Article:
Mahalo FPCB Ohana


By guest blogger, Andy Montero

Those who know me well, know that I'm really into Polynesian and Tiki culture. I collect the artwork, enjoy the music, read up on the history and mythology, and enjoy the occasional libation with my Kalua Pork BBQ. Our family will only stay at the Polynesian Resort when we vacation at Walt Disney World. I have my own Facebook page and blog devoted to all things Tiki, and our basement is decked out in Polynesian decor. But what exactly is Tiki?

According to Polynesian mythology, Tiki represents the first man, akin to Adam, who walked westward across the Pacific Ocean and settled the Polynesian islands. Tiki has also come to mean the wooden carvings that represent the creator god of Polynesian myth. Not exactly the creation story that we Presbyterians subscribe to, but a belief in The Almighty nonetheless.

I have discovered a much stronger link between our world and the world of Tiki, and it involves the word mahalo. In the Hawai'ian language, aloha and mahalo are two of the most important words. Aloha has come to be a simple greeting, meaning both hello and goodbye. Mahalo has come to mean either bless you or thank you. When you walk the grounds at The Polynesian Resort, all of the friendly staff say aloha to you at every turn, and mahalo is written on all of the garbage cans, to thank you for disposing of your trash properly.

To Hawai'ians, however, these two words mean a whole lot more. They use them as 1-word blessings or prayers, and the spirit of aloha, which is a feeling of gratitude and joy, is evident in their use. Hawai'ians tend to treat everybody as a part of their extended ohana, or family. When they say aloha or mahalo to you, it comes from their heart.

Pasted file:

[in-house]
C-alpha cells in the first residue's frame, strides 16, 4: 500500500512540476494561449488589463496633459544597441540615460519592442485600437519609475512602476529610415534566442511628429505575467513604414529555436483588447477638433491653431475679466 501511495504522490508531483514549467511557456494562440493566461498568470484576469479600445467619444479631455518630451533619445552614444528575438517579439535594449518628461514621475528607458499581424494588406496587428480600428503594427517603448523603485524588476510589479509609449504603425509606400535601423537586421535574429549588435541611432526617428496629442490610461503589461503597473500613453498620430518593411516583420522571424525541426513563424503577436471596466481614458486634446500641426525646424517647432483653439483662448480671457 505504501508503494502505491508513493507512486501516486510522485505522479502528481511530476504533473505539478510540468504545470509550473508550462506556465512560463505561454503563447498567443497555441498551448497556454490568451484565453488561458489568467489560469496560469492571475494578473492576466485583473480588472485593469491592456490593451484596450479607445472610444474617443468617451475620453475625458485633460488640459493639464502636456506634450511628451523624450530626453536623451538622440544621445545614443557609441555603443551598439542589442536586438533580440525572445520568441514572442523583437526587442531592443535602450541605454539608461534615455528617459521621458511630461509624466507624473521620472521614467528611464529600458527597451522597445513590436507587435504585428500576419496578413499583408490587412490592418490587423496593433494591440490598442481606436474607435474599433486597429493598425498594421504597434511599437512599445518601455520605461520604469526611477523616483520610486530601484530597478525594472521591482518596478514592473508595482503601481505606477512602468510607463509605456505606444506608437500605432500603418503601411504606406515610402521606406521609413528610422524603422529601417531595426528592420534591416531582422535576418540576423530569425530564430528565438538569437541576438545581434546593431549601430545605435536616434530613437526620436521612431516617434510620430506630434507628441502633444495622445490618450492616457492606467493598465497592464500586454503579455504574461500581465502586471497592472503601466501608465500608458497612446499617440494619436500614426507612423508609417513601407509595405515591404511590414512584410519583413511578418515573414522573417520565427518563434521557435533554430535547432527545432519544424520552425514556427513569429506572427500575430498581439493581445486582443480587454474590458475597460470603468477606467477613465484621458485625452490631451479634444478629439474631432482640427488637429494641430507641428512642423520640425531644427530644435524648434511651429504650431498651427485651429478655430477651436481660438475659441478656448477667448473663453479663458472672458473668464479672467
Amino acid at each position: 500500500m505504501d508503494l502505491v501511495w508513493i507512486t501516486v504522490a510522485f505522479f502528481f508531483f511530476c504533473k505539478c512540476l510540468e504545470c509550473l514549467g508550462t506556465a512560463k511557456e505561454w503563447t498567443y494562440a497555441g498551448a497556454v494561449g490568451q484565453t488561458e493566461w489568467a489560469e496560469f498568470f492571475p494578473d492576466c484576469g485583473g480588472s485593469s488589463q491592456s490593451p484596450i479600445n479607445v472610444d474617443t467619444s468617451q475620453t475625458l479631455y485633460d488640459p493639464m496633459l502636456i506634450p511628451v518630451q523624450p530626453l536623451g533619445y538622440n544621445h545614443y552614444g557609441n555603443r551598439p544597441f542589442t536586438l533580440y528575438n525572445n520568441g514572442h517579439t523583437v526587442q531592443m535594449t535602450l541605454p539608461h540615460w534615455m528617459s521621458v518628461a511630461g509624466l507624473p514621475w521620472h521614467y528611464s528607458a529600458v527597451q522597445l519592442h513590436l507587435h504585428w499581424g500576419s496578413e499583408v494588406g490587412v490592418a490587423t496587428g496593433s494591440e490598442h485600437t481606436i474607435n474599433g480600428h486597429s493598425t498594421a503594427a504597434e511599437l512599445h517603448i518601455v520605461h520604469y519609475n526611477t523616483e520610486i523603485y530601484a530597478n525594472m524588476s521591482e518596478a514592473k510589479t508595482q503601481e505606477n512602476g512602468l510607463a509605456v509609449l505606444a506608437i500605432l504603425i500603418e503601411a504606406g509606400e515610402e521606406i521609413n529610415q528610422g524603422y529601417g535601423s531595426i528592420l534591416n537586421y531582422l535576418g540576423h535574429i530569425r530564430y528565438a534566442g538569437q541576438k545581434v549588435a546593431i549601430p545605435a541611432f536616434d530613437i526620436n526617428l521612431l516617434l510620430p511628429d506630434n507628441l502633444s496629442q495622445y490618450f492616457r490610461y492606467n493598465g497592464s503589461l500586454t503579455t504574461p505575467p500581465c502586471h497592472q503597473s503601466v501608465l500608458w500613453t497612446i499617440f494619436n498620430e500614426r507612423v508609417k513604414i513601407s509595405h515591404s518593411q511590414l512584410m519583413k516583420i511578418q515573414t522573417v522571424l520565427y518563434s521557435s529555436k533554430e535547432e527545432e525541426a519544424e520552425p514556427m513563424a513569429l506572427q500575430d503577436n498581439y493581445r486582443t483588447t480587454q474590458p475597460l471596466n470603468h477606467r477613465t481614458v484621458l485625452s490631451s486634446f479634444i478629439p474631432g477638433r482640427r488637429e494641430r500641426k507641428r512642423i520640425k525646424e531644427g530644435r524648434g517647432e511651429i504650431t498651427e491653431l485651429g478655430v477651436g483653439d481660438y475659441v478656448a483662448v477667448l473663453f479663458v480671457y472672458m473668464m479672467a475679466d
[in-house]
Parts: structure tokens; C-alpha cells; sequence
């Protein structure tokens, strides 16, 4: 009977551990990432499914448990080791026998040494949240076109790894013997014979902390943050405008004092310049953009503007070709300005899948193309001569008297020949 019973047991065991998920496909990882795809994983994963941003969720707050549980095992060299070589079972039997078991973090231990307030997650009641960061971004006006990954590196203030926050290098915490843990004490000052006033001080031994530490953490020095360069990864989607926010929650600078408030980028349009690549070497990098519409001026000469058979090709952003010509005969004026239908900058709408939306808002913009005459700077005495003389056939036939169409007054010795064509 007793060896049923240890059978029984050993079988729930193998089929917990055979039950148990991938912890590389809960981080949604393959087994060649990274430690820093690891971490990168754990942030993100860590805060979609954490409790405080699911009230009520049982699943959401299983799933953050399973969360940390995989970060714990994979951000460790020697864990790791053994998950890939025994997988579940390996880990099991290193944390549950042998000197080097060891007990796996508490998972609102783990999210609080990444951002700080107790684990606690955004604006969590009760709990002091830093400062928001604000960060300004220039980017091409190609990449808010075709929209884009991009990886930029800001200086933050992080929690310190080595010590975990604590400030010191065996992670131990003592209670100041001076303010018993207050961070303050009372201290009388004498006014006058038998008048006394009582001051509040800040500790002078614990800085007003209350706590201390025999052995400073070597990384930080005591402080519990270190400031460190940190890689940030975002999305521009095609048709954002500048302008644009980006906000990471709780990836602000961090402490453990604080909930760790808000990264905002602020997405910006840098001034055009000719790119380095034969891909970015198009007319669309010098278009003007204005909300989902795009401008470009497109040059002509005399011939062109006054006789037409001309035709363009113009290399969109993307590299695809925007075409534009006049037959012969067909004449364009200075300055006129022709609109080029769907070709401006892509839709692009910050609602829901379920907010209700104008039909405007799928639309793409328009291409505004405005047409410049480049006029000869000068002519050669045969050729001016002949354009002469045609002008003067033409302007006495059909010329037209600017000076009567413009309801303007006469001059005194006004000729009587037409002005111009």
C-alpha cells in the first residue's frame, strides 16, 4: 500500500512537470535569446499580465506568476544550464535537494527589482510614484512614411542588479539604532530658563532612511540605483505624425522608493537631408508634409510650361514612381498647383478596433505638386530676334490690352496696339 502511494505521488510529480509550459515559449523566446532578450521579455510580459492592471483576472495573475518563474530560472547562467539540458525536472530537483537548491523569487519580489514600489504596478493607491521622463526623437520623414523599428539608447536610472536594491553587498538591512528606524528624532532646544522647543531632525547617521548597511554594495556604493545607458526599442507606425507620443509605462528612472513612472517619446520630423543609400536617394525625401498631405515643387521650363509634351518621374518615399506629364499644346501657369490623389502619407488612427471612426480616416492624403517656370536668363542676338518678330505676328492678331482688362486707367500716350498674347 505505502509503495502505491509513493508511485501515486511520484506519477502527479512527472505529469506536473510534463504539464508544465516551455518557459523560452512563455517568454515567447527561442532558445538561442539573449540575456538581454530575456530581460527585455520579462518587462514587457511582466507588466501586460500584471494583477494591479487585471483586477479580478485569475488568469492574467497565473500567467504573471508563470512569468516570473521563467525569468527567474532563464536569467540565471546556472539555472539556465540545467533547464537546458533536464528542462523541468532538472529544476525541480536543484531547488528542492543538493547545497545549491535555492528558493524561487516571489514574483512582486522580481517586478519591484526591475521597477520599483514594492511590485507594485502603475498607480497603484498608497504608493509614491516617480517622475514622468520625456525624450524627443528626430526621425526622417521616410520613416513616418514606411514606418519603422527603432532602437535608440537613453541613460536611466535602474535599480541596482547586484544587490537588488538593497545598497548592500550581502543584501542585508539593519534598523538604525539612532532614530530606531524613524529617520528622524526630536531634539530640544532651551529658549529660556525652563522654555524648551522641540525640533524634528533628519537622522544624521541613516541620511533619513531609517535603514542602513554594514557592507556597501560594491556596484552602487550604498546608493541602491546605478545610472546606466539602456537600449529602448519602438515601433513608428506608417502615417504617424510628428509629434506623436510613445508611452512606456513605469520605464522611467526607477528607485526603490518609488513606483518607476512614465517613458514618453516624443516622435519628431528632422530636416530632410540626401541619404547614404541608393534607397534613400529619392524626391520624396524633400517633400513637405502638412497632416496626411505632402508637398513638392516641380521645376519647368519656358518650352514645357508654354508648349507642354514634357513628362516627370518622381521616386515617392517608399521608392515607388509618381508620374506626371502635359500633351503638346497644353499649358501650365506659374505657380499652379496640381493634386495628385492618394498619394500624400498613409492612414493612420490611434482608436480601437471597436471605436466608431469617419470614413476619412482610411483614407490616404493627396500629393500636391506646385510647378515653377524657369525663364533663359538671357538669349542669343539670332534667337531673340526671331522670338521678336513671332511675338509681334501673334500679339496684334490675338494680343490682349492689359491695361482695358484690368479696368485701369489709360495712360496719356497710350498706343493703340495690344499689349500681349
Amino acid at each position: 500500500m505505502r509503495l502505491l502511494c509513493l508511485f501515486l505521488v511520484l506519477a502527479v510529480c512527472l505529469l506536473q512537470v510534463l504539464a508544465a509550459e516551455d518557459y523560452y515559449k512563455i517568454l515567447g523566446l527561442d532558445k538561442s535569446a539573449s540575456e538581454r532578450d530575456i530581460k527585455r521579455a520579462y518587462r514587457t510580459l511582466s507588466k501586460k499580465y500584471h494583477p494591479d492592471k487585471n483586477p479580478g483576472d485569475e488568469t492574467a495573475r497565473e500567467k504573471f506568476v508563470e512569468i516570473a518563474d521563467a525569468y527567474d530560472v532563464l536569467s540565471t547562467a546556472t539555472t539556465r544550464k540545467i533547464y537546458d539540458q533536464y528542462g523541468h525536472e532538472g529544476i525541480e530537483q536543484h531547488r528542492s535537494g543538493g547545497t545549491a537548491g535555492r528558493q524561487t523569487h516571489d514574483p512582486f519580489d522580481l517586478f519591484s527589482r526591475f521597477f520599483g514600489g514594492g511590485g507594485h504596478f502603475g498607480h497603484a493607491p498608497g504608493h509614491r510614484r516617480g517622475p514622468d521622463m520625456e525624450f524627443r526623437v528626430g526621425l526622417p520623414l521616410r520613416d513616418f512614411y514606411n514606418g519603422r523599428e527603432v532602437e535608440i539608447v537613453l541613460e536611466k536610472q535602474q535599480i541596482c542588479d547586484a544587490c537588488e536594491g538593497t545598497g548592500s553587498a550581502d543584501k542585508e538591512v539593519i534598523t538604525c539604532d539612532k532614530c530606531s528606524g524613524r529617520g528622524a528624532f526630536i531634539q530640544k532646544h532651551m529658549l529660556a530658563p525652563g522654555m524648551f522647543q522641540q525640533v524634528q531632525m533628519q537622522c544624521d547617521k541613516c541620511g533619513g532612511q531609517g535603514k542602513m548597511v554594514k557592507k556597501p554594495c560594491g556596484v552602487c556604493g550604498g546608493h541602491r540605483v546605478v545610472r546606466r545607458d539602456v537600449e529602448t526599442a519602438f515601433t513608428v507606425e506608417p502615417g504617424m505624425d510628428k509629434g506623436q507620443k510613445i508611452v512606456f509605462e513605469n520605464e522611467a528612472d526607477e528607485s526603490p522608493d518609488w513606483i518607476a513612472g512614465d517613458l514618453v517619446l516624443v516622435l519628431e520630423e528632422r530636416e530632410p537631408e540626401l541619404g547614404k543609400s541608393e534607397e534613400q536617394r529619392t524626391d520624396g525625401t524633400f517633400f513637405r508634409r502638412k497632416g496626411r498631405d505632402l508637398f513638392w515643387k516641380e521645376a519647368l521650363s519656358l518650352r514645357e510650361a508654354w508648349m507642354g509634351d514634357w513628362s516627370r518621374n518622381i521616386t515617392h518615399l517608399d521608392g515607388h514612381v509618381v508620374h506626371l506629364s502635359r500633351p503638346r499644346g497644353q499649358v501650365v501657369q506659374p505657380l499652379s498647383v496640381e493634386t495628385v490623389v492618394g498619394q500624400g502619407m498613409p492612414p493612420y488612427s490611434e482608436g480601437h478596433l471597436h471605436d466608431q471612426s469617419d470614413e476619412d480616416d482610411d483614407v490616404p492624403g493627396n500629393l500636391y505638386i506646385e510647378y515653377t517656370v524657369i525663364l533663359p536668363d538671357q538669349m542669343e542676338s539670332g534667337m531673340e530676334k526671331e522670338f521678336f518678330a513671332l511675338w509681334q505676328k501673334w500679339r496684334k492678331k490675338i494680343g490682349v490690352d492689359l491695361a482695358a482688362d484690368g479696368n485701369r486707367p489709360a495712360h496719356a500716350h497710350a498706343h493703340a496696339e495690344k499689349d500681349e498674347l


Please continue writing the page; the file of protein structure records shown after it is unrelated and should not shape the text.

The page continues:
So what does mahalo really mean? I looked at the etymology of the word, and it translates as follows: [Ma = In] + [hâ = breath] + [alo = presence, face], or "May you be in Divine Breath." Divine Breath is clearly a reference to The Holy Spirit, so by saying mahalo, you're basically saying, "May The Holy Spirit be with you." That's a pretty powerful word!

I've really come to love the word mahalo, and I say it often. You should too. If you see me in church or out on the street, please say mahalo to me. If you do, I'll know you're wishing me a heartfelt blessing, which comes from a feeling of gratitude and joy, and makes you a part of my ohana.

Aloha and mahalo.

About the Author

Andy Montero lives in Bethlehem, PA and is a loving husband and father of 3 children. He is employed by Compass Energy as an energy salesperson, and is the co-leader of the DadsZone men's ministry at FPCB. In his spare time, Andy enjoys music, sports, writing, and has developed a real passion for Polynesian culture.